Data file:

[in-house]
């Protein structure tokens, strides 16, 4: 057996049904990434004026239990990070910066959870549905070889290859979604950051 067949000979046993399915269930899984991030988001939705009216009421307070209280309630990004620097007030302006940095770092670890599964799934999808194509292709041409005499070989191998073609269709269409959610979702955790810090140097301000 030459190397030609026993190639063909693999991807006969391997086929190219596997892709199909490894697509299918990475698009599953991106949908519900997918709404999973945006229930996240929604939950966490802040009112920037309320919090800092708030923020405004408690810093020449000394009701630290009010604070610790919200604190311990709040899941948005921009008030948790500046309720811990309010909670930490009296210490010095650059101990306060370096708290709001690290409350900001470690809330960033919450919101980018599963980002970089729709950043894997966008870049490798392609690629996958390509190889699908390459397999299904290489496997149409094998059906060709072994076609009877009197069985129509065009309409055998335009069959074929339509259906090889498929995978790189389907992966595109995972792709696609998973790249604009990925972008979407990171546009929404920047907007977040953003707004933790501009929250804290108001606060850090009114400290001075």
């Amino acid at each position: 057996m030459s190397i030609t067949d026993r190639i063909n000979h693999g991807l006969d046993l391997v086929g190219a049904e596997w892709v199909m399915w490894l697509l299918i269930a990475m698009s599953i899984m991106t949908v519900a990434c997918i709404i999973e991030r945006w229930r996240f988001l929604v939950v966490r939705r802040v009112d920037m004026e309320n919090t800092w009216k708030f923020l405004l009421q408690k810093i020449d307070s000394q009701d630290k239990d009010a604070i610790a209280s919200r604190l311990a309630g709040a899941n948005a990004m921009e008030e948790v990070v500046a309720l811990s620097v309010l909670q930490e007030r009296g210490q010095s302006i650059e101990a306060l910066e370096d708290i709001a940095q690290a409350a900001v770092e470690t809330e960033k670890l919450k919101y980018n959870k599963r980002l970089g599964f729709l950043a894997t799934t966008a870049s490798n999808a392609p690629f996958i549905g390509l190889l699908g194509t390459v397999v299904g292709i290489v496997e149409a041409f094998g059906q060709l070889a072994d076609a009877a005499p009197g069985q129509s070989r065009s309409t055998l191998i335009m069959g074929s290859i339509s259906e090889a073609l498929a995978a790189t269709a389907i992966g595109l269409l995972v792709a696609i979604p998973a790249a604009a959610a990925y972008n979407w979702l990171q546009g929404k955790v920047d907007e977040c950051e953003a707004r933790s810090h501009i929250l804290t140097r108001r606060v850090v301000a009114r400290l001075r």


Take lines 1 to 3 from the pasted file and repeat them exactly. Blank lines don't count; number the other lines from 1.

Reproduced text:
[in-house]
């Protein structure tokens, strides 16, 4: 057996049904990434004026239990990070910066959870549905070889290859979604950051 067949000979046993399915269930899984991030988001939705009216009421307070209280309630990004620097007030302006940095770092670890599964799934999808194509292709041409005499070989191998073609269709269409959610979702955790810090140097301000 030459190397030609026993190639063909693999991807006969391997086929190219596997892709199909490894697509299918990475698009599953991106949908519900997918709404999973945006229930996240929604939950966490802040009112920037309320919090800092708030923020405004408690810093020449000394009701630290009010604070610790919200604190311990709040899941948005921009008030948790500046309720811990309010909670930490009296210490010095650059101990306060370096708290709001690290409350900001470690809330960033919450919101980018599963980002970089729709950043894997966008870049490798392609690629996958390509190889699908390459397999299904290489496997149409094998059906060709072994076609009877009197069985129509065009309409055998335009069959074929339509259906090889498929995978790189389907992966595109995972792709696609998973790249604009990925972008979407990171546009929404920047907007977040953003707004933790501009929250804290108001606060850090009114400290001075």
């Amino acid at each position: 057996m030459s190397i030609t067949d026993r190639i063909n000979h693999g991807l006969d046993l391997v086929g190219a049904e596997w892709v199909m399915w490894l697509l299918i269930a990475m698009s599953i899984m991106t949908v519900a990434c997918i709404i999973e991030r945006w229930r996240f988001l929604v939950v966490r939705r802040v009112d920037m004026e309320n919090t800092w009216k708030f923020l405004l009421q408690k810093i020449d307070s000394q009701d630290k239990d009010a604070i610790a209280s919200r604190l311990a309630g709040a899941n948005a990004m921009e008030e948790v990070v500046a309720l811990s620097v309010l909670q930490e007030r009296g210490q010095s302006i650059e101990a306060l910066e370096d708290i709001a940095q690290a409350a900001v770092e470690t809330e960033k670890l919450k919101y980018n959870k599963r980002l970089g599964f729709l950043a894997t799934t966008a870049s490798n999808a392609p690629f996958i549905g390509l190889l699908g194509t390459v397999v299904g292709i290489v496997e149409a041409f094998g059906q060709l070889a072994d076609a009877a005499p009197g069985q129509s070989r065009s309409t055998l191998i335009m069959g074929s290859i339509s259906e090889a073609l498929a995978a790189t269709a389907i992966g595109l269409l995972v792709a696609i979604p998973a790249a604009a959610a990925y972008n979407w979702l990171q546009g929404k955790v920047d907007e977040c950051e953003a707004r933790s810090h501009i929250l804290t140097r108001r606060v850090v301000a009114r400290l001075r």